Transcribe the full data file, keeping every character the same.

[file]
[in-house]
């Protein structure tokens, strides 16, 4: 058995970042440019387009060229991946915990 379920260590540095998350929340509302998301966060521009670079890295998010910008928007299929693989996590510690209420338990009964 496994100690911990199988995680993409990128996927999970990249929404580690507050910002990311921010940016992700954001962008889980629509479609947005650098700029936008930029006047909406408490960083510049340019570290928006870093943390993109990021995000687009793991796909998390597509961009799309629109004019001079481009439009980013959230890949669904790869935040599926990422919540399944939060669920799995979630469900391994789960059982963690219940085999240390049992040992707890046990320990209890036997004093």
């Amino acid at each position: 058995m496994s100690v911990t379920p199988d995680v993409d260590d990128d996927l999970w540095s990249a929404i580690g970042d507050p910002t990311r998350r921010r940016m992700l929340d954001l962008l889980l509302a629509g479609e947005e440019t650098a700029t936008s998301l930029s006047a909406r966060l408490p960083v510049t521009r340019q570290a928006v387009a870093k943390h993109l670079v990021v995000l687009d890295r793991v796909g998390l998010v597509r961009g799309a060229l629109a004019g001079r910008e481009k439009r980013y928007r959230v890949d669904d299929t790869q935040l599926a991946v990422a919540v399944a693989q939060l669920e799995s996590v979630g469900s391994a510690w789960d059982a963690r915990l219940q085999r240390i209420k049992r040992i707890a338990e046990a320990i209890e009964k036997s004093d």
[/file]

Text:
[in-house]
């Protein structure tokens, strides 16, 4: 058995970042440019387009060229991946915990 379920260590540095998350929340509302998301966060521009670079890295998010910008928007299929693989996590510690209420338990009964 496994100690911990199988995680993409990128996927999970990249929404580690507050910002990311921010940016992700954001962008889980629509479609947005650098700029936008930029006047909406408490960083510049340019570290928006870093943390993109990021995000687009793991796909998390597509961009799309629109004019001079481009439009980013959230890949669904790869935040599926990422919540399944939060669920799995979630469900391994789960059982963690219940085999240390049992040992707890046990320990209890036997004093």
């Amino acid at each position: 058995m496994s100690v911990t379920p199988d995680v993409d260590d990128d996927l999970w540095s990249a929404i580690g970042d507050p910002t990311r998350r921010r940016m992700l929340d954001l962008l889980l509302a629509g479609e947005e440019t650098a700029t936008s998301l930029s006047a909406r966060l408490p960083v510049t521009r340019q570290a928006v387009a870093k943390h993109l670079v990021v995000l687009d890295r793991v796909g998390l998010v597509r961009g799309a060229l629109a004019g001079r910008e481009k439009r980013y928007r959230v890949d669904d299929t790869q935040l599926a991946v990422a919540v399944a693989q939060l669920e799995s996590v979630g469900s391994a510690w789960d059982a963690r915990l219940q085999r240390i209420k049992r040992i707890a338990e046990a320990i209890e009964k036997s004093d």